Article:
"Pointy, isn't it?"
-Quaestor Christopher Ching
The Pele-class super-capital ship is the first super-capital ship designed and built entirely in the Alliance, as previous ships had been ordered from foreign companies. The first warships to surpass 2,000 meters in length, they are commonly used as division flagships and support vessels within the Star Fleet, and are consequently relatively few in number compared to standard line battleships. Pele-class ships are traditionally named after deities, including the class leader, which bears the name of the Hawaiian volcano goddess Pele.
The outbreak of the Reaper-Omega War caused quite a stir within the Alliance high command. Not only was it the first external combat deployment of the Defense Force, it was the first deployment alongside non-Confederation allied nations as part of a larger coalition. The ships of these allies prompted a major paradigm shift within the Star Fleet, which had previously eschewed large super-capital ships in favor of large numbers of smaller ships operating as a coherent fleet. Large super-capital ships have been proven to be very successful as fleet anchors and command ships within allied navies during the war, as well as providing a good platforms for specialized heavy weapon systems. The Star Fleet thus resolved to begin its own super-capital ship program, and in the interim ordered twelve Sorean Peacemaker-class star dreadnoughts to act as fleet anchors until a suitable Alliance-built alternative became available.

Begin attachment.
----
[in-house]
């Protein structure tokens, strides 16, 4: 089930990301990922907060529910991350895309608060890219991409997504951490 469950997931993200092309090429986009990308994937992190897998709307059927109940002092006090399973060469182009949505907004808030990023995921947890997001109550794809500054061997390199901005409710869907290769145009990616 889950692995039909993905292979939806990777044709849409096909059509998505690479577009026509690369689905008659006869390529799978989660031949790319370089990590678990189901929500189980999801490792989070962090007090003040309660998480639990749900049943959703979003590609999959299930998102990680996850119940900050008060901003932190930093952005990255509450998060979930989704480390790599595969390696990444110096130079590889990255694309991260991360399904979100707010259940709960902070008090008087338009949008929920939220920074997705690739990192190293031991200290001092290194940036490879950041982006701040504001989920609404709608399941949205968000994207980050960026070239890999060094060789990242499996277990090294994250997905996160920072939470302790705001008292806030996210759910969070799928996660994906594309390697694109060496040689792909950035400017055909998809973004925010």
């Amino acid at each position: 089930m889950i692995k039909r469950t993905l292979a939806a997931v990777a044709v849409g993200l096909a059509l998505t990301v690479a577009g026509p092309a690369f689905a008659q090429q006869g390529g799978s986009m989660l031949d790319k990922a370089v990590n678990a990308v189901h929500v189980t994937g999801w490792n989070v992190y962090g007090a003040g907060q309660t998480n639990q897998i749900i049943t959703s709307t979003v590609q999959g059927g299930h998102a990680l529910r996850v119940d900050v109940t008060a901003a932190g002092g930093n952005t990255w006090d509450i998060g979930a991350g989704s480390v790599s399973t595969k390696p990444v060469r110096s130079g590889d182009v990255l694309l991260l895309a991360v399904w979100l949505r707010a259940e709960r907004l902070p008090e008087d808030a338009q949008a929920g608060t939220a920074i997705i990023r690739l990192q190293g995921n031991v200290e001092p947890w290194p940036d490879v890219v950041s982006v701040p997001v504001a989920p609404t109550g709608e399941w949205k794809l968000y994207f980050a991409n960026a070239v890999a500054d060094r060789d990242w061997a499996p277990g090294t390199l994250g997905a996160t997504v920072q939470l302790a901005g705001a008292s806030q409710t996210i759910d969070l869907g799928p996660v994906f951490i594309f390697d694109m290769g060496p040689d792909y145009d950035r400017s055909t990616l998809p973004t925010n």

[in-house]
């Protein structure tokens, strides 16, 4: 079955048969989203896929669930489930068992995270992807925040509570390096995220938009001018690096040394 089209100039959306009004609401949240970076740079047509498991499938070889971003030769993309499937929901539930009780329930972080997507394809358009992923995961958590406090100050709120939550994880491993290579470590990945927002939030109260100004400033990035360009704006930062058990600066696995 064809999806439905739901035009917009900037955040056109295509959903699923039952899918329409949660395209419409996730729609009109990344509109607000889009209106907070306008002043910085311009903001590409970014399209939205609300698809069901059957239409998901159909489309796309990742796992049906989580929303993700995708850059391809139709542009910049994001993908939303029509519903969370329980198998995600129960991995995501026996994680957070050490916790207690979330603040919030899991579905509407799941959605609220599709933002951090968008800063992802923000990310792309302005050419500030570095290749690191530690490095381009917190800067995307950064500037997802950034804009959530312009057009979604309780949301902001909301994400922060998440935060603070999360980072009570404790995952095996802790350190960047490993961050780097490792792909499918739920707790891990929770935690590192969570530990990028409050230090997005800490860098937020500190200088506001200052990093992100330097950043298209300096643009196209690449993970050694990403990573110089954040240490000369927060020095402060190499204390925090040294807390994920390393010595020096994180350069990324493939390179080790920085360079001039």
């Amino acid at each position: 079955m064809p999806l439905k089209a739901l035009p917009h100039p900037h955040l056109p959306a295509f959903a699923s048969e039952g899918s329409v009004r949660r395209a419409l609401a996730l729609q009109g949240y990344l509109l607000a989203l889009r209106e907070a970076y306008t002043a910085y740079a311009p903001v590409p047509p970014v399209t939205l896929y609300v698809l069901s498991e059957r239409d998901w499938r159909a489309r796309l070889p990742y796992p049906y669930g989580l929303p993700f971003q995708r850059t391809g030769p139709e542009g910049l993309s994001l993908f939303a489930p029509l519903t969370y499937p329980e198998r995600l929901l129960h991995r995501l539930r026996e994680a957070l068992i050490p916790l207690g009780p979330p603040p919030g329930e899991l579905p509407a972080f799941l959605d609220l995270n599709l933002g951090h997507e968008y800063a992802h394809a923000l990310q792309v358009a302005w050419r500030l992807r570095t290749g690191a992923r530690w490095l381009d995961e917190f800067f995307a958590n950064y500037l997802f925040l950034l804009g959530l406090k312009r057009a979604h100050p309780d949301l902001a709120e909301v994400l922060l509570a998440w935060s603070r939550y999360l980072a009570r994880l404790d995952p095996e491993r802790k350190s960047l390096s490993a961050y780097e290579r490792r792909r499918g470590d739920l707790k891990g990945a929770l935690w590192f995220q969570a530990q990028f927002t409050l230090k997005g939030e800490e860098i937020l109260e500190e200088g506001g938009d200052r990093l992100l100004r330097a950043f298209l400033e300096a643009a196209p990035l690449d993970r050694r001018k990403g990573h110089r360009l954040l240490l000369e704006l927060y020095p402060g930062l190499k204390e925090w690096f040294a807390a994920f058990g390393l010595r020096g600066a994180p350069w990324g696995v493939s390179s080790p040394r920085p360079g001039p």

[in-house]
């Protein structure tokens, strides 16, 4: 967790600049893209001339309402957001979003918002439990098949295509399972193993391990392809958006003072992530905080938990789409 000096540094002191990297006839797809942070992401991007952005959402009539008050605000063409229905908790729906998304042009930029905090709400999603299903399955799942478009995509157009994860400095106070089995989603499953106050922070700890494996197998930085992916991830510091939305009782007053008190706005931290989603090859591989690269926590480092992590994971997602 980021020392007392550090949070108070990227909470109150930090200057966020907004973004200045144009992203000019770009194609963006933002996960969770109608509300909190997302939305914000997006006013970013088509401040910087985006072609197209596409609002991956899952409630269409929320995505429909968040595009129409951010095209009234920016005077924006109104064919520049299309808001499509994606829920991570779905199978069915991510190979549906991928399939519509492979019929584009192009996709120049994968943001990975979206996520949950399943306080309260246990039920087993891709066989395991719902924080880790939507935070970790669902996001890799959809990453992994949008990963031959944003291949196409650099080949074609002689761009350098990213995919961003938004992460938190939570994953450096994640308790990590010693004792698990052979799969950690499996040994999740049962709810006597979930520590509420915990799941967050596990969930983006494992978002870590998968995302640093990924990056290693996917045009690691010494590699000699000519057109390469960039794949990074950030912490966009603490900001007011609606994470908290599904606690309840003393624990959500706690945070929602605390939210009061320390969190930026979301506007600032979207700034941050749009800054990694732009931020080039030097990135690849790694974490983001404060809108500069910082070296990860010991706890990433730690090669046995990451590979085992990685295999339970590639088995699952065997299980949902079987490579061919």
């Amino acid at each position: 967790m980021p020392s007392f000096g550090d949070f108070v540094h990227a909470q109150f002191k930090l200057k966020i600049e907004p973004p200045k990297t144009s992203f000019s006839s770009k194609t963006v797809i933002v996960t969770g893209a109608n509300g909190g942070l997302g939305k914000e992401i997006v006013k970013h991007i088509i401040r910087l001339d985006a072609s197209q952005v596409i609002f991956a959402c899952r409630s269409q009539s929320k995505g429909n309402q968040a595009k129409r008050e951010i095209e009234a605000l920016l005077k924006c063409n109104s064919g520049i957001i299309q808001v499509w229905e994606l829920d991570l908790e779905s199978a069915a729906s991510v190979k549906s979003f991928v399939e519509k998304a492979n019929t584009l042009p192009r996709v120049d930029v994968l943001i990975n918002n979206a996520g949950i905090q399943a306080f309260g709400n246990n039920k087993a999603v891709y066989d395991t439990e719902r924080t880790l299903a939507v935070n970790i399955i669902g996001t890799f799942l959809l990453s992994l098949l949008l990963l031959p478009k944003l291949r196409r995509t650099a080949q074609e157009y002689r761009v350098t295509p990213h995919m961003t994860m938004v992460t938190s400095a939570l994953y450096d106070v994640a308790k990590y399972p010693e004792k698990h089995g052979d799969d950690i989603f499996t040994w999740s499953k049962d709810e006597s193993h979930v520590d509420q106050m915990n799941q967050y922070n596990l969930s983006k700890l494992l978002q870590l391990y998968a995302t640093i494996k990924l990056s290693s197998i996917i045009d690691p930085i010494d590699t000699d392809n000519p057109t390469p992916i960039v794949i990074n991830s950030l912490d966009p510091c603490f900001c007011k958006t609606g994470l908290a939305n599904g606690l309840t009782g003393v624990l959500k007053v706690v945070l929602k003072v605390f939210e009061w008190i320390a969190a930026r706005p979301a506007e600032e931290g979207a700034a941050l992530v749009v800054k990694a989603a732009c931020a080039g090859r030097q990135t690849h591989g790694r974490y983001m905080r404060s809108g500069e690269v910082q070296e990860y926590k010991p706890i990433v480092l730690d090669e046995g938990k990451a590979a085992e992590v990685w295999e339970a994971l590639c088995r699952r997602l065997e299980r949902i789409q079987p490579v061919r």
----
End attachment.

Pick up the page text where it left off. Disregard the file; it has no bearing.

Initially, designers at the National Defense Laboratory sought to emphasize the role of the super-capital ship as a weapons platform, attempting to develop a new turreted version of the heavy neutron cannon that could take advantage of such a large hull. Previous attempts at creating a turreted heavy cannon were hampered by the cannon's sheer strength; the refocusing and redirection mirrors were far too large to be practical and significantly increased the size and mass of each individual cannon, reducing the number of cannons that could be mounted per ship. It was hoped that a large ship like the Pele-class could offset these disadvantages. At the same time, engineers in the Advanced Weapons Laboratory were working on a new refractive laser weapon, which was also considered for implementation in the new class, although it was made clear that the turreted neutron cannon would be the preferred weapon system.
To this end, a long, narrow hull was chosen, that tapered at the front into a fine point. This configuration, it was felt, would allow the maximum number of turrets to be carried by arranging the neutron cannon emitters in layers within the hull, redirecting the beam into the turrets just below the surface of the ship. After several years of work, the turreted neutron cannon proved unworkable with the desired level of efficiency, while the refractive laser cannon had made great strides in terms of power, accuracy, and flexibility. It was eventually decided to drop the turreted cannons and instead mount the laser cannon, now dubbed the "Kusanagi" system after the legendary Japanese sword, as the primary weapon alongside a battery of conventional neutron cannons.